Overlooked and Unloved, Merger Arbitrage Could Drive Returns in 2022

As M&A activity breaks records, managers turn to an old favorite for diverse investment opportunities.

Chris Ratcliffe/Bloomberg

Chris Ratcliffe/Bloomberg

Merger arbitrage may be the hottest ticket for solid returns this year.

Kevin Russell, CIO of UBS O’Connor, the hedge fund, wrote in his annual letter on Wednesday that the manager will increase its attention and allocations to merger arb in 2022. The strategy, in which investors buy and sell the stocks of two companies involved in a merger, has been a core element of O’Connor’s approach since the hedge fund manager launched in 2000. In recent years, Russell wrote, the manager hasn’t viewed the strategy as a fundamental driver of returns, but now feels that it warrants increased investor attention.

“I haven’t been focusing investor attention on it,” Russell told Institutional Investor. “The returns in the strategy were just okay last year; they weren’t spectacular. [But] we’re seeing the outlook for returns to be significantly higher in 2022.”

Russell said that the record-breaking M&A deal activity that the market saw last year is a strong indicator of the strategy’s potential in 2022. At the end of 2021, M&A dealmaking set an all-time record when it surged past $5.8 trillion, and few think the activity will slow down anytime soon. As II previously reported, 92 percent of respondents in Deloitte’s 2022 future of M&A trends survey expected deal volume to increase or stay the same over the next 12 months.

“We expect ongoing high levels of deal announcements and deal activity [to continue],” Russell said. In addition to ongoing heavy volumes, there’s a backlog of deals that didn’t close in 2021, and this has created another opportunity to generate returns for investors. He added that the investment banks with whom O’Connor partners all expect robust M&A activity to continue this year.


Chris Pultz, a portfolio manager at Kellner Capital, an alternative investment manager that specializes in merger arbitrage, said that rising interest rates will also bolster the strategy’s performance. Merger arbitrage, Pultz said, is one of the few investment strategies that is positively correlated with interest rates. “As interest rates rise, the spreads on the deals and the rates of return increase as well,” Pultz told II.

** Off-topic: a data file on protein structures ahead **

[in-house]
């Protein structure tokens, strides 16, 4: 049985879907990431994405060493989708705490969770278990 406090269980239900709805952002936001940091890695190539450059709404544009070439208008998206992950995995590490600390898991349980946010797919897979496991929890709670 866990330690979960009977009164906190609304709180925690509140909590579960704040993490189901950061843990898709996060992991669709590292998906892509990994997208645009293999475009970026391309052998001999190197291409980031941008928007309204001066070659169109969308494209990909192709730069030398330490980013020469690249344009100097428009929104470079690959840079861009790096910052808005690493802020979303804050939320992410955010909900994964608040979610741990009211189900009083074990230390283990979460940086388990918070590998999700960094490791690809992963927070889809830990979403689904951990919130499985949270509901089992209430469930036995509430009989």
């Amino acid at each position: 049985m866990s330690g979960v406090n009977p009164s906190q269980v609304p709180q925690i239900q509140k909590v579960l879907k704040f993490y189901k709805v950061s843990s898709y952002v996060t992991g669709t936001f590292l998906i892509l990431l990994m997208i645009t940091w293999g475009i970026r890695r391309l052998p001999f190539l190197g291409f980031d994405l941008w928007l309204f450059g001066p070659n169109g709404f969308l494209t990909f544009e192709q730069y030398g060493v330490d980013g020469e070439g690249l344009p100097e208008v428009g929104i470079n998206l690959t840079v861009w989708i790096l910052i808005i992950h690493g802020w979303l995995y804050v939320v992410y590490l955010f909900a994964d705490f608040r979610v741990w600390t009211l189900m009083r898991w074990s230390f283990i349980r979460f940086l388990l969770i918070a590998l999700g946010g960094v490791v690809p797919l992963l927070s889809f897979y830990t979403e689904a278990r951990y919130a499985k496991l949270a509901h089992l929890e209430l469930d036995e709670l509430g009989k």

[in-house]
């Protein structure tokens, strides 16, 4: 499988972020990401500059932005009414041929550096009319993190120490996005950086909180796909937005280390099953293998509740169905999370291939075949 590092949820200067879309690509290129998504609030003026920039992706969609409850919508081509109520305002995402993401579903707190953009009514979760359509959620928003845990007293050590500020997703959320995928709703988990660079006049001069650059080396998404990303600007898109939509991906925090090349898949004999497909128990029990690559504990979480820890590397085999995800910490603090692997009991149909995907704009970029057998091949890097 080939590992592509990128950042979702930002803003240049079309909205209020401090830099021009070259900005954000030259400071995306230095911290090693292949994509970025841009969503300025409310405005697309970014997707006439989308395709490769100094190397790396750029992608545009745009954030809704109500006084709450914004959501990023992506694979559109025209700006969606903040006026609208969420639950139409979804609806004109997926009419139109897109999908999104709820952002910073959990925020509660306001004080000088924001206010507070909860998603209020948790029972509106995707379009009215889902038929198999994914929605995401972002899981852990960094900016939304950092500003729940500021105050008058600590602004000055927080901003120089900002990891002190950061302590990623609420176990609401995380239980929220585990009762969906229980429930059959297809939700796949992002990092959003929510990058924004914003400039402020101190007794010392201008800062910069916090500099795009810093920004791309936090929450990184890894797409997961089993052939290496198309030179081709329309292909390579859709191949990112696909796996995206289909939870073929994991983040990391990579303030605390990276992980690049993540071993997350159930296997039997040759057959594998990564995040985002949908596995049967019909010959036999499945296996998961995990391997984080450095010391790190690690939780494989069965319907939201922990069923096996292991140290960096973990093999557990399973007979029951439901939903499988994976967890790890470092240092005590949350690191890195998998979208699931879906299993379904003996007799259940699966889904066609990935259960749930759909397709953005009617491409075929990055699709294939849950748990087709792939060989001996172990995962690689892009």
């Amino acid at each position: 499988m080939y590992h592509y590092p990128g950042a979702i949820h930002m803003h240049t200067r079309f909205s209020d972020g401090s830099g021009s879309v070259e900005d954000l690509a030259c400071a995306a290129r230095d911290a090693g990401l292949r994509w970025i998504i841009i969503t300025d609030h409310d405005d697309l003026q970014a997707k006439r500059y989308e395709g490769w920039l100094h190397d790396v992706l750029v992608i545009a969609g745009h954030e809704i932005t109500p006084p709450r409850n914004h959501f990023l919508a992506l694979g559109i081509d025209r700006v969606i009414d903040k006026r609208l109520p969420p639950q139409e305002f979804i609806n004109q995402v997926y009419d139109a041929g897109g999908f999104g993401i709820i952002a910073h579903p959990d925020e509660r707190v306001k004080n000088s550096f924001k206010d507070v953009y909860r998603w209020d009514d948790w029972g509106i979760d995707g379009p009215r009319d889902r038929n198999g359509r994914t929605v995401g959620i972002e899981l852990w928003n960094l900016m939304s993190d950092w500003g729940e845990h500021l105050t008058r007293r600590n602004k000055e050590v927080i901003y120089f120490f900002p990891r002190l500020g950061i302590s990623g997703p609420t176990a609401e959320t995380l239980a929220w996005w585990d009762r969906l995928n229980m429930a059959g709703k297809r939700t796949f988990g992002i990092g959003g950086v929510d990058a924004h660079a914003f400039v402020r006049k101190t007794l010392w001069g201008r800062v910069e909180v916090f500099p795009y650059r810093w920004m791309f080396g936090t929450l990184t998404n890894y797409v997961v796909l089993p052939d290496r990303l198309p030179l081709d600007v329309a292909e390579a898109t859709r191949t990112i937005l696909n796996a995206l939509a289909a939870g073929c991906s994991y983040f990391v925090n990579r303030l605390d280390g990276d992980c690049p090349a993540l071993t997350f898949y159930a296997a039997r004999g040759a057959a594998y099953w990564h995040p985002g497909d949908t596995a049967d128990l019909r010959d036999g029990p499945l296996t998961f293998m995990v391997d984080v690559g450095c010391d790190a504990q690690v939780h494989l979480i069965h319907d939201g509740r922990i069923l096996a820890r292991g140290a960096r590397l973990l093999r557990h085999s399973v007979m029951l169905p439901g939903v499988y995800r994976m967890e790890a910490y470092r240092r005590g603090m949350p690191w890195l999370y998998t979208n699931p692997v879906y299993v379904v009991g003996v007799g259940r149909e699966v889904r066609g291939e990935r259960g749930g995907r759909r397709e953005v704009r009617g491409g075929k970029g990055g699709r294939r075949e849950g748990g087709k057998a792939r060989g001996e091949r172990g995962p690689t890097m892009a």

For players like Kellner, which are dedicated specifically to the strategy, these factors provide an advantage. Pultz, who has been with the firm since 1999, said the investment strategy goes in and out of vogue, depending largely on the spread environment, the deal environment, and interest rates. Over a decade ago, large hedge funds like Perry Capital, which shut down in 2016 and became a family office, and Jamie Dinan’s York Capital, which wound down in 2020, directed their assets under management largely to merger arb. While money is always moving in and out of the strategy, less money is explicitly dedicated to it, and overall, fewer players are in the space, Pultz said.

While merger arb has historically been considered a cyclical strategy, Russell said he believes the strategy is pivoting to become a consistent, uncorrelated investment approach. “The market [has] had a difficult start to the year, and M&A has not,” he said.

Deal uncertainty adds a certain level of risk. With funds generally taking a long position in the company being acquired and shorting the company making the acquisition, a failed deal will leave a mark. If the merger or acquisition isn’t completed, as was the case in the failed $30 billion deal between Aon and Willis Towers Watson in July 2021, participants stand to lose money.

However, Pultz said, M&A transactions have historically enjoyed a high success rate, and these failures are few and far between. Russell added that while some of the blame for potential failures and other challenges, such as heightened regulatory scrutiny, can be laid at the feet of investors and managers, all parties are aware of the potential pitfalls and usually take steps to avoid them.

“We and most other investors have already accounted for this higher approval risk in assessing deal breaks and are requiring higher baseline returns,” Russell wrote in his letter. “More importantly, companies announcing the deals and their advisors also know that this regulatory landscape has shifted, so we can expect them to be more measured in the forms of consolidation and market power being pursued.”